Further Applications of Scintillation Scanning Technics to the Diagnosis and Management of Infants and Children with Congenital Heart Disease
Radionuclide angiography provides a reliable and extremely rapid technic for assessing the physiologic and pathologic features of cardiovascular malformations. Eighty-six infants and children and seven adults have been studied after intravenous infusion of 99mtechnetium with a scintillation camera coupled to a computer-tape storage system. Pulmonary vascular isotope-dilution curves detected the presence or absence of left-to-right intra- or extracardiac shunts with great sensitivity. Therefore, the method has especially widespread applicability in the distinction between organic and innocent heart murmurs, in the evaluation of postoperative patients, and in the assessment of the natural course of selected, specific malformations. Moreover, also without resorting to cardiac catheterization, scintillation scanning is capable of defining great artery orientation and position, cardiac chamber position, approximate chamber volumes, and the distribution of pulmonary arterial blood flow. The method described is technically simple, without known risk, is easily applicable to large numbers of patients, and provides clinically important information concerning many forms of congenital heart disease.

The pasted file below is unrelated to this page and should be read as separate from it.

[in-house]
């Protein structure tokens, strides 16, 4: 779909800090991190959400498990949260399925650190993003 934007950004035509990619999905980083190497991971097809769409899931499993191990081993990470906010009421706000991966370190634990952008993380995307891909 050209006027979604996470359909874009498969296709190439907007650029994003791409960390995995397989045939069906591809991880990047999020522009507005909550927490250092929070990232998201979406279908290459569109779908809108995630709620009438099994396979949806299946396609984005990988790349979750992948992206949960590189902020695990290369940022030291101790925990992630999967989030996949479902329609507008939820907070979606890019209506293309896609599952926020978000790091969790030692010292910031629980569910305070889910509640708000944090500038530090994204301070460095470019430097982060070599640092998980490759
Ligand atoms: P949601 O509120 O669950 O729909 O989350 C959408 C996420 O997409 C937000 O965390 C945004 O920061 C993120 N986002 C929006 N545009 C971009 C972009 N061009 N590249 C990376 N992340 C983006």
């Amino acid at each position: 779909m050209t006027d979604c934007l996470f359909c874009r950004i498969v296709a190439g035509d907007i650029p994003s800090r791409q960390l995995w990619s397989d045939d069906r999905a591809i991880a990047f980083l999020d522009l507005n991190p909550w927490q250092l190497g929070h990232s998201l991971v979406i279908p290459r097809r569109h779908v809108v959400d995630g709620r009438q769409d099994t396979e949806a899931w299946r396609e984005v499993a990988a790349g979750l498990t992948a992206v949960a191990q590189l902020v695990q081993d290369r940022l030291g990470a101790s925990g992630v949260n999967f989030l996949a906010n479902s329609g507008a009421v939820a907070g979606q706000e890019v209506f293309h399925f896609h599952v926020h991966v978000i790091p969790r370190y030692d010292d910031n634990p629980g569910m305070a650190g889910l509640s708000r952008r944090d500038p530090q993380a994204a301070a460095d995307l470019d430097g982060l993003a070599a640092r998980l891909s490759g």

- Radioisotope angiocardiography
- Corrected transposition of the great arteries
- Anomalous pulmonary venous connection
- Left-to-right shunt detection
- Indicator dilution technic
- Radioisotope pulmonary dilution curve
- Received October 11, 1971.
- Accepted December 7, 1971.
- © 1972 American Heart Association, Inc.